Saturday (21 November) was World Television Day, commemortating the date on which the first World Television Forum was held and recognising the pivotal tole that television plays in addressing issues that affect people globally.
South Africa’s migration from analogue to digital terrestrial television will put the country on par with world-class digital television standards and will go a long way towards bridging the digital divide.
Television was first introduced in South Africa in 1976, and the country was among the last of the economically-advanced countries on the continent to introduce television broadcasting to its people. South African television was the second terrestrial television service in Africa to launch with a colour service on its inception.
World Television Day is a day to reinforce governments’ commitment and support to the development of television media and in providing unbiased information about important issues and events that affect society. Television is one of the most influential and crucial mediums for the promotion of cultural diversity, building national identity, social cohesion and for political and economic development.
South Africa will soon be migrating from analogue to digital television broadcasting. The Broadcasting Digital Migration process is focussed on transforming television broadcasting services for the people of South Africa. Millions of South Africans across the country are set to reap the benefits of digital terrestrial television.
“For a period of around three years, both analogue and digital signals will be transmitted while South Africa moves from an analogue terrestrial television signal to a full digital broadcasting platform. More people in more places than ever before are now going to be able to experience the high quality, enhanced content and interactive viewing experience associated with digital television,” says Lara Kantor, chairman of the Digital Dzonga, the advisory Council appointed by the Department of Communications to oversee the country’s transition from analogue to digital television.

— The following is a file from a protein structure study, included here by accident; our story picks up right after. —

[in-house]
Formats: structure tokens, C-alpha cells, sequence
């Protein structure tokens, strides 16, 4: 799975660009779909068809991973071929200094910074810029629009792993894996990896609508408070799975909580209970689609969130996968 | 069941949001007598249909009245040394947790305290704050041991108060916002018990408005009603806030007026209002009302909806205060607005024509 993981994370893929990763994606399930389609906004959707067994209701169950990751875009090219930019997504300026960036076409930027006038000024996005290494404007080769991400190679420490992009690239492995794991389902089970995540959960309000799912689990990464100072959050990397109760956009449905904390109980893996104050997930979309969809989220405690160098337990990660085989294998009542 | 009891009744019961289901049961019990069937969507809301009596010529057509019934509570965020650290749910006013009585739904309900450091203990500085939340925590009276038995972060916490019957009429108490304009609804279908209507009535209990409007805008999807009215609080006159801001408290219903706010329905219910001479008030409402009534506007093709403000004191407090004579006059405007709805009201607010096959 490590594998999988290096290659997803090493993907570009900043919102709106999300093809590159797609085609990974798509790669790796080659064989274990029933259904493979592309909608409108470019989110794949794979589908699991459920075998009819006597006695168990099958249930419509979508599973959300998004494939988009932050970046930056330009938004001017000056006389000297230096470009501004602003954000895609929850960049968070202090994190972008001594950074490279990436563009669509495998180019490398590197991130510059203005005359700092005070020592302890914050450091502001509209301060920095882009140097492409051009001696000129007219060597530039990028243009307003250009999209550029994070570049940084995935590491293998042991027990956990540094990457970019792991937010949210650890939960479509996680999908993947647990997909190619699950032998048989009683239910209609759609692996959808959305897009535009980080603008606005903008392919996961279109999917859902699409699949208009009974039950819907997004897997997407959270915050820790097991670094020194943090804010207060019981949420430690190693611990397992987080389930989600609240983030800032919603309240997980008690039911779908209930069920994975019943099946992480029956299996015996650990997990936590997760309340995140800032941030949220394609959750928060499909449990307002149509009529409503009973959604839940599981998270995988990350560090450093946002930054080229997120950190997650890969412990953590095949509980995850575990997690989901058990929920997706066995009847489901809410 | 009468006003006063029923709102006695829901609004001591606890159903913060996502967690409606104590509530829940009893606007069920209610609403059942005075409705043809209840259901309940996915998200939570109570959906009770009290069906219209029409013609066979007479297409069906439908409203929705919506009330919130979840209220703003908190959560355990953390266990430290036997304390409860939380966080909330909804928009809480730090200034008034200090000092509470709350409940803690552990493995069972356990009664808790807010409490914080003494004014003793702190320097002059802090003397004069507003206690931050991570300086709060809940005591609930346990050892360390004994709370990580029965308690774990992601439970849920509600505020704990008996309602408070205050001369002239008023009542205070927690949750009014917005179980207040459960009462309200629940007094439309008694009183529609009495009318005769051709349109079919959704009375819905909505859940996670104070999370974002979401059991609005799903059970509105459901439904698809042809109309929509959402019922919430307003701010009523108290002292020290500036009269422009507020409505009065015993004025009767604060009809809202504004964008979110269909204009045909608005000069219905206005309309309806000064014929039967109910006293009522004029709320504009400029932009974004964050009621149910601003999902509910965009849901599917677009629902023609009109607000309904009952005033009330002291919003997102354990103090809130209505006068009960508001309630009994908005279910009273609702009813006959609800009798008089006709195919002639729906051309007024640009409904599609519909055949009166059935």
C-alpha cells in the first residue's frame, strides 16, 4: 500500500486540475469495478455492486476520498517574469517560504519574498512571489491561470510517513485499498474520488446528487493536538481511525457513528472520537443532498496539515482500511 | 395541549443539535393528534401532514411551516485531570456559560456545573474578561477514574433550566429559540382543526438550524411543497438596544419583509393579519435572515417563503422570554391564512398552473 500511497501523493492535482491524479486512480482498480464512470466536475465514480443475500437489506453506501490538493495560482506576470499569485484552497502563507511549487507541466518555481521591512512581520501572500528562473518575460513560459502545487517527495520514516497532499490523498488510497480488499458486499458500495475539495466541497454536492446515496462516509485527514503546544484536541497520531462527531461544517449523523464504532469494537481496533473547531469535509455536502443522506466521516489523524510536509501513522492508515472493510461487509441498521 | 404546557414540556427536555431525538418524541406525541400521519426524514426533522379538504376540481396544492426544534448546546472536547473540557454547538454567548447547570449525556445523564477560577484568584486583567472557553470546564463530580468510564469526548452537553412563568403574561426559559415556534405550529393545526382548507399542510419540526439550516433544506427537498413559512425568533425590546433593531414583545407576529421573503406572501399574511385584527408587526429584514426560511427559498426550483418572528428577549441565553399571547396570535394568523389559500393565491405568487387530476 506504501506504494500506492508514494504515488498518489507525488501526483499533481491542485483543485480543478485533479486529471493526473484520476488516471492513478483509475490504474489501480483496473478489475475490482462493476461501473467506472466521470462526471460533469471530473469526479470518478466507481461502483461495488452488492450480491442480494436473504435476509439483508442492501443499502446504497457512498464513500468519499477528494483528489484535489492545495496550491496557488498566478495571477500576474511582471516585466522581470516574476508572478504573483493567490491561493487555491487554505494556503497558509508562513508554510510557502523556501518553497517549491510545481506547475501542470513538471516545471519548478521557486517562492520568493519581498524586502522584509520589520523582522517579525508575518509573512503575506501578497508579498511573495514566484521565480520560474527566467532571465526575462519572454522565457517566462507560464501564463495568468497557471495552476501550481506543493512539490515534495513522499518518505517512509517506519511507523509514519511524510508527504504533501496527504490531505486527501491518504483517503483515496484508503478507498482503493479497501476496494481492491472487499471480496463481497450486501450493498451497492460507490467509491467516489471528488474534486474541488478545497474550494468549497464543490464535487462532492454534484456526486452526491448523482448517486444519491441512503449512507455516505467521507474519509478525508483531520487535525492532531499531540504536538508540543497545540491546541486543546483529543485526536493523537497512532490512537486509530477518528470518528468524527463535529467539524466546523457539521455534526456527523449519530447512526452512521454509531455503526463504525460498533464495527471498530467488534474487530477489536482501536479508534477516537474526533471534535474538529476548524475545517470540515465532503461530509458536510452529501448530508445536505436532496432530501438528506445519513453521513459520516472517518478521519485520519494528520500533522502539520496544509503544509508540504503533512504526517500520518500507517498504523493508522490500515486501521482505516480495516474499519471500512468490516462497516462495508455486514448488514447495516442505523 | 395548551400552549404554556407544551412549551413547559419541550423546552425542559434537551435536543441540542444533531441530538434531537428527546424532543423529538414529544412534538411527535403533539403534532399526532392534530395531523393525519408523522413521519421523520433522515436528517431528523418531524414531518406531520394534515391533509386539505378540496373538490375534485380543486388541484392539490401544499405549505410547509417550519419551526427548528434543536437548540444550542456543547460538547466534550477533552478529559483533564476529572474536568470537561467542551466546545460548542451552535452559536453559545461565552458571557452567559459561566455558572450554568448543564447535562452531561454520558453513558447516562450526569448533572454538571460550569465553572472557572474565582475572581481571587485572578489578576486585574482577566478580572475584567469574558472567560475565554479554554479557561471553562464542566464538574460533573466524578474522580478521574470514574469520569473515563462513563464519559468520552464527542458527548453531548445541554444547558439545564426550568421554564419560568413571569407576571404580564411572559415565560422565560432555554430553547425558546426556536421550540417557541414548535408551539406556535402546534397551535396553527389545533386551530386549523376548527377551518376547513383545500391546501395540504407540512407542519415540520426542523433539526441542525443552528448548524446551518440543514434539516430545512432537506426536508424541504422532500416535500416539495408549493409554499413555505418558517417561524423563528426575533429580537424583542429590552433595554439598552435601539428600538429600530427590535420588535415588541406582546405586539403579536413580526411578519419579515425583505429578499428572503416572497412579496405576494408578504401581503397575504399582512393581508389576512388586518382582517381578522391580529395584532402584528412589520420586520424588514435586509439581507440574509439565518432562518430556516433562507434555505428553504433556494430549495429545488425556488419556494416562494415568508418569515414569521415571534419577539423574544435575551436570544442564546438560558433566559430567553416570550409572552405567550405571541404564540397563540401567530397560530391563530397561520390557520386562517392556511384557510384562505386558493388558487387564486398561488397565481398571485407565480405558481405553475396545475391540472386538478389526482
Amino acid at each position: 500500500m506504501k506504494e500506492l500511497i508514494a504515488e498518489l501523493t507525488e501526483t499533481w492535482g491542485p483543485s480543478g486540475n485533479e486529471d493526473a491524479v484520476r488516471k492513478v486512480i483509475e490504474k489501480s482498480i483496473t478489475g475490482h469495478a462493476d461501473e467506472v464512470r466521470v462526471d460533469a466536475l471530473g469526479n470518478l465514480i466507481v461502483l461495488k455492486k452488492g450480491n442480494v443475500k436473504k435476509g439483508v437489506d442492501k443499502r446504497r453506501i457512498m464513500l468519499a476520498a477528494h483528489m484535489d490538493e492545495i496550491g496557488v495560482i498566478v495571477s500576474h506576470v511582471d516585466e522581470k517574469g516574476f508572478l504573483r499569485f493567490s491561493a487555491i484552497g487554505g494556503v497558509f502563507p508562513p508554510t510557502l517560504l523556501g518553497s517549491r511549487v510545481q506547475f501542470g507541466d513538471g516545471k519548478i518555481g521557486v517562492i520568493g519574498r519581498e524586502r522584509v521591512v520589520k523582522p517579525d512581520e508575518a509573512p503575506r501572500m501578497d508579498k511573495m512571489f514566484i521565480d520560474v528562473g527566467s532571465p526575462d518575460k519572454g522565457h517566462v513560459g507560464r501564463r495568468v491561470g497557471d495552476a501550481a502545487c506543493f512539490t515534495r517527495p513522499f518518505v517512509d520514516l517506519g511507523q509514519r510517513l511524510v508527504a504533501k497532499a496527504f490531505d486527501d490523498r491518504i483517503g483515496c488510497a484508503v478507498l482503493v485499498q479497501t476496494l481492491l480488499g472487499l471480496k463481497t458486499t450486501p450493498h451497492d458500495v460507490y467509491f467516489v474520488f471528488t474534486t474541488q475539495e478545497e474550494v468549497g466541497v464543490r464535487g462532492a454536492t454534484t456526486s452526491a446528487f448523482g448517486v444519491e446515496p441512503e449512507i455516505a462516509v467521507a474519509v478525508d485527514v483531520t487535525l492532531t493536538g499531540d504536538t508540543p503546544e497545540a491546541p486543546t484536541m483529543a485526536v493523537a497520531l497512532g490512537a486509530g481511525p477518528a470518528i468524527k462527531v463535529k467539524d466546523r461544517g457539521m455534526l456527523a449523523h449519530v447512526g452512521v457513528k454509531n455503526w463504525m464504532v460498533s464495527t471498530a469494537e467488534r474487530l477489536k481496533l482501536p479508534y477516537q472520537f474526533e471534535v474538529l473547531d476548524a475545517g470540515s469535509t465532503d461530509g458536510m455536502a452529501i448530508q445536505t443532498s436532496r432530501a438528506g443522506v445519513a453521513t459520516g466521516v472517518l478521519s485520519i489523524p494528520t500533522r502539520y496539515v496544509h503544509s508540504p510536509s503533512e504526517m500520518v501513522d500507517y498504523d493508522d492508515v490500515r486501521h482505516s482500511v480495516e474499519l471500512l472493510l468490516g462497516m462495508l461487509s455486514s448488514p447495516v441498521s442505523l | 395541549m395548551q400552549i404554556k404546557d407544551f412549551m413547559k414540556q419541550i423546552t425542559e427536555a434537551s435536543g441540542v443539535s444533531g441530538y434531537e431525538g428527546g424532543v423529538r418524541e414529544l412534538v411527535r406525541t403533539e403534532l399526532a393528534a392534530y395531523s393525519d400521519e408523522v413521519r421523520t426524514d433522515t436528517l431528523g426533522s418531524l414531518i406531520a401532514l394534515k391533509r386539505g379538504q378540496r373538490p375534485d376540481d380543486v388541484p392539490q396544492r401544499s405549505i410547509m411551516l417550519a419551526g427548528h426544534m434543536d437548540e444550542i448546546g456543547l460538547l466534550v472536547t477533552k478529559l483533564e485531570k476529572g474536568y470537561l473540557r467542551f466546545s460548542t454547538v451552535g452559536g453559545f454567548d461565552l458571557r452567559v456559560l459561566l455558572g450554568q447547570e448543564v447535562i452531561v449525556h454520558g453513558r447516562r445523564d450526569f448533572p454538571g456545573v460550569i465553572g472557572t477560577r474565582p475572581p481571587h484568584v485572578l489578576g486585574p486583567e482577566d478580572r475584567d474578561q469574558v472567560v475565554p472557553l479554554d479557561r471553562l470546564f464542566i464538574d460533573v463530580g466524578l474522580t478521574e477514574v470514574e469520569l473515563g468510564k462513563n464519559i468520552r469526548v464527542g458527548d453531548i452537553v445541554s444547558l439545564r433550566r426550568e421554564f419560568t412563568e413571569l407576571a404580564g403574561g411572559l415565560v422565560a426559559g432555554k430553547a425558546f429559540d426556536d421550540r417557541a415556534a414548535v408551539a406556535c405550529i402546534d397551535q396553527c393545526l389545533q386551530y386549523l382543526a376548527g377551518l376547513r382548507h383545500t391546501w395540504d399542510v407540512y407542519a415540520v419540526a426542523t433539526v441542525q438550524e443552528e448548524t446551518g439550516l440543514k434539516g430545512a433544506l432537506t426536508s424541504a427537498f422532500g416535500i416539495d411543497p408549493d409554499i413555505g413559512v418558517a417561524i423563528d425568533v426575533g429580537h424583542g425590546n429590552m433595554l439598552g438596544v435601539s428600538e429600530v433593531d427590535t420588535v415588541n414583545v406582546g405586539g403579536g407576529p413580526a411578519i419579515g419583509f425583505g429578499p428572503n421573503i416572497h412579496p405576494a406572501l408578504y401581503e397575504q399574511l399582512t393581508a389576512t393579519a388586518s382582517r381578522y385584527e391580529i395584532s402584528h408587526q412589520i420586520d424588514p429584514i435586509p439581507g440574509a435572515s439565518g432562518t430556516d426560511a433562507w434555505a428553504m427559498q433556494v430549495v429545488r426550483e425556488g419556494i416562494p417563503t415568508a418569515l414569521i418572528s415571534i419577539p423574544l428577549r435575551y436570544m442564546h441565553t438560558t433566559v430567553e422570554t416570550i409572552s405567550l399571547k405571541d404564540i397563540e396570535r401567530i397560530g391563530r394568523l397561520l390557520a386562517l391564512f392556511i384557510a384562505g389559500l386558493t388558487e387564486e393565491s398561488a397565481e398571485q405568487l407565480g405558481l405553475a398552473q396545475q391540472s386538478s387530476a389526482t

Kantor says viewers will have to be in possession of set-top boxes that will allow viewers to receive the signal. Set-top boxes are expected to be available to the public during 2010.
The migration process and its marketing campaign will be known as the “Go Digital” campaign and will keep the public informed of progress while ramping up to full launch later in 2010.
During the migration period, about 9,1-million South African households will have to buy set-top boxes in order to access the new digital TV services.
“Switching over to digital television offers significant advantages that include better picture and sound quality, a wider selection of television channels, and enhanced features such as programme alarms, electronic TV guides, games, and interactive services,” says Kantor.